West Gallery

Round Trip Distance: 2.8 miles
Difficulty: Easy
Elevation: 5087 - 5206 feet
Cellphone: 0 bars
Time: 3 hrs.
Trailhead: John's Canyon Road MM 16.7
Fee: none
Attractions: numerous petroglyphs

The West Gallery is an area of scattered petroglyphs that are located along the John's Canyon Road near Mexican Hat, Utah. This site probably has as many images as the more popular site that is closer to John's Canyon Spring known as The Gallery but it has nothing to compare with the likes of the Hunt Panel. That aside it does have a couple of unique panels that are well worth seeing.

To get there drive east from Mexican Hat for 4 miles, or west from Bluff for 21 miles, on UT-163 and turn north on UT-261. Follow UT-261 for just under 1 mile and turn west at the sign for Goosenecks State Park. The John's Canyon Road splits off on the right at the 3 mile marker.

After turning off onto the John's Canyon Road continue for 14.6 miles to where it crosses the wash at John's Canyon Spring. (For turn-by-turn directions up to that point you can enter John's Canyon Spring into your driving app.) The road comes to a fork once it comes up out of the wash. The Gallery is straight ahead on the right fork but take the left fork to get to the West Gallery.

From the fork continue to the 16.7 mile point where there is a place to park on the right just before the road makes a short decent. A gap in the cliff (red arrow) is a good landmark if it happens that your mileage is off. The red circle is a short side trail that leads to some petroglyphs that you won't want to miss. We parked at this point and began hiking but those that drove to this point could drive even further if needed.

The side trail is less than one hundred feet long and leads to 3 boulders with a few petroglyphs.
Each boulder only has a few images and the nicest are probably on the third boulder.

After leaving the first petroglyphs the road dips around the head of a canyon that runs down to the San Juan River and then climbs gently back up onto the bench and comes to the cluster of boulders in the above photo. This is where the main cluster begins.

Searching around all the boulders can be productive but pay special attention to any social trails. This is one of the first boulders that will be noticeable.

Here the sitting figure probably represents the Katsina Paiyatemu, the Patron of Music and Flowers. Notice the lack of a backpack that makes the traditional flute player Kokopelli look like a hunchback. You might also notice the katsina feather on its head from which there is also a zigzag line that connects to the tail of the bighorn which has it's mouth open. Although there seems to be a deeper meaning in the images it kinda gives the idea of Paiyatemu playing music through the bighorn.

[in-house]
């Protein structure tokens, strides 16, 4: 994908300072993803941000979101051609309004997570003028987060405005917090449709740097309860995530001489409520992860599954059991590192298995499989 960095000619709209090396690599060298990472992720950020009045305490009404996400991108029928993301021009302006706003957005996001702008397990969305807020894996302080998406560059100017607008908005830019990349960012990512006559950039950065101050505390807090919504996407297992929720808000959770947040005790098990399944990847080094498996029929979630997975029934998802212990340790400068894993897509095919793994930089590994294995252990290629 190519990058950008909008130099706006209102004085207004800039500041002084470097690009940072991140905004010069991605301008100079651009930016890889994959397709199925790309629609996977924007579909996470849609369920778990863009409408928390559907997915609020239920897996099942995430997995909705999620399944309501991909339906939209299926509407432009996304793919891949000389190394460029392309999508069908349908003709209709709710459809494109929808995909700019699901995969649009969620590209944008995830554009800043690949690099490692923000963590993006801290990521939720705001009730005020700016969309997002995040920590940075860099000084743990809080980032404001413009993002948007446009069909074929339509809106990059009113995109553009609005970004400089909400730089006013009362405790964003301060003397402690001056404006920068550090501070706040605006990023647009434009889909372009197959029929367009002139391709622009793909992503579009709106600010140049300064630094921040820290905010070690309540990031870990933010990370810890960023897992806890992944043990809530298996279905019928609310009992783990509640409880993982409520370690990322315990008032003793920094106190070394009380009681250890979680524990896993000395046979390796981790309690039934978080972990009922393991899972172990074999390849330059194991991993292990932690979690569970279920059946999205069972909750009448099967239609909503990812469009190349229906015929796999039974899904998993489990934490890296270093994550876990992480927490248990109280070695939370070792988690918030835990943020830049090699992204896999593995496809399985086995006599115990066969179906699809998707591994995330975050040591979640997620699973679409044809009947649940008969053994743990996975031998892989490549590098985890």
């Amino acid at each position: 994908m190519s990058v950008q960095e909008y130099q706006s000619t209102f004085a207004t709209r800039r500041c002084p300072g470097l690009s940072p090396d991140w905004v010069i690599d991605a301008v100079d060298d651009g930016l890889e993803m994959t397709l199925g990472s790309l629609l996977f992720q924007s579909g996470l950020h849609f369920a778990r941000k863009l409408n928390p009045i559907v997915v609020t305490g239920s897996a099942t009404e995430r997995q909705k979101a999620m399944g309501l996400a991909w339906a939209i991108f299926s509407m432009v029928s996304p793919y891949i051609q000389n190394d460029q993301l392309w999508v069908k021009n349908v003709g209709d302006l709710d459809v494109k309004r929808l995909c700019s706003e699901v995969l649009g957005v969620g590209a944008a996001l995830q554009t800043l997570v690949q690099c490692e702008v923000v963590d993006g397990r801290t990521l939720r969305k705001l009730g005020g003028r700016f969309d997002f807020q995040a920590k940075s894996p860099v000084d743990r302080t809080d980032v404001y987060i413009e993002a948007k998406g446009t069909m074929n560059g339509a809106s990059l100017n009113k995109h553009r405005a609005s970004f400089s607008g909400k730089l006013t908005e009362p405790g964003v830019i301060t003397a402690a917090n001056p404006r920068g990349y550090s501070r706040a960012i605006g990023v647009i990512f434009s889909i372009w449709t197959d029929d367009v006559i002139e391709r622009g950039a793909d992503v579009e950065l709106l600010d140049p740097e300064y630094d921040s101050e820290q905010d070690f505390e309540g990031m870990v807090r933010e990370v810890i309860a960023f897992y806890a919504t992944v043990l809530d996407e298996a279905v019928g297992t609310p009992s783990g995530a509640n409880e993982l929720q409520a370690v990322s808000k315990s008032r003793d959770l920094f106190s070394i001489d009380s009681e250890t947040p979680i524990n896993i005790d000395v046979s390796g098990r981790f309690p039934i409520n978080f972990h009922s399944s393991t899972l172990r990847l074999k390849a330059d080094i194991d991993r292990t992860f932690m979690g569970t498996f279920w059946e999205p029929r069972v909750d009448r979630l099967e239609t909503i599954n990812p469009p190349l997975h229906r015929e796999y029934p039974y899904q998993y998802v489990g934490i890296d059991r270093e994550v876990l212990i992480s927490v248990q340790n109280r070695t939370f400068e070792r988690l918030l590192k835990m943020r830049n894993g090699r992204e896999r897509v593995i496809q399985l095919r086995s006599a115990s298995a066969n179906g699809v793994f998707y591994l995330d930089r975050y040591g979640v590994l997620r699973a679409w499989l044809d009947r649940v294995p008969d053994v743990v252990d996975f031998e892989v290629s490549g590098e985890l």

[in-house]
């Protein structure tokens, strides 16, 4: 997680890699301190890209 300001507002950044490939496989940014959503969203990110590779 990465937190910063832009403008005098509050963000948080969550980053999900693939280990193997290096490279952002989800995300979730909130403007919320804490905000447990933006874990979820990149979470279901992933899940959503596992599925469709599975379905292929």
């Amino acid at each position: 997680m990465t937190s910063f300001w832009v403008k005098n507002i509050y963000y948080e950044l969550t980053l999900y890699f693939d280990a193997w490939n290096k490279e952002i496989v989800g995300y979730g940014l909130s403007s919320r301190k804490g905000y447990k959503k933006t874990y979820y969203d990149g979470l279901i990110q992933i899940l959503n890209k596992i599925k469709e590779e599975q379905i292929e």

Not sure if these are two ears of corn, one facing up and one down, or something else.


There is a large panel that can only be seen if you are standing on the boulder in front of the rain symbol. Much of the patina is dissolving away making it difficult to easily make out the images. The panel is angled in such a way that the person creating the images would probably have been leaning against the rock and placing their hands all over its surface. It raises the question of whether a panel like this was doomed from the start by the oily residue that would have been transferred to its surface when the images were originally created.

Bear paws maybe representing the Bear Clan.

A single large atlatl.

We outlined this photo on the computer to make the images stand out. Here the approaching figures appear to have backpacks. On the right is an atlatl with lines extending like rays with one contacting the head of the person facing the approaching figures. A line continues from that figure to the one in the front of the line as though the power that it is receiving is being conveyed to the line of images. We were wondering if this has any reference to the Cult of the Gods of War. There is a very faint figure standing to the lower right of the atlatl that appears to be holding a ring that encircles the shaft perhaps empowering the shaft to empower the others.

Coyote Clan.

We're skipping a lot of images to get to the last panel for this post that is on a large boulder very near the road at the point where the road travels down a short switchback to a lower bench before traveling around another bend at the head of a side canyon that runs down to the San Juan River. Most of the images are similar to those found up to this point with bear paws, coyote prints, hands, katsinas and a slight variation of lobed circles. In the lower right corner of this photo you can see a chunk of the boulder that has broken away that has a few more images.

There are a lot more petroglyphs than those shown here but these were either the best ones found or ones that we thought had an intriguing aspect to them. Of course, there could be many more petroglyphs that we missed. A person can spend a lot of time climbing around amongst the boulders looking for images. Much of what is there are almost faded beyond recognition and barely noticeable but even some of those images are interesting. If you would like to see them for yourself then all you have to do is 'Take a hike'.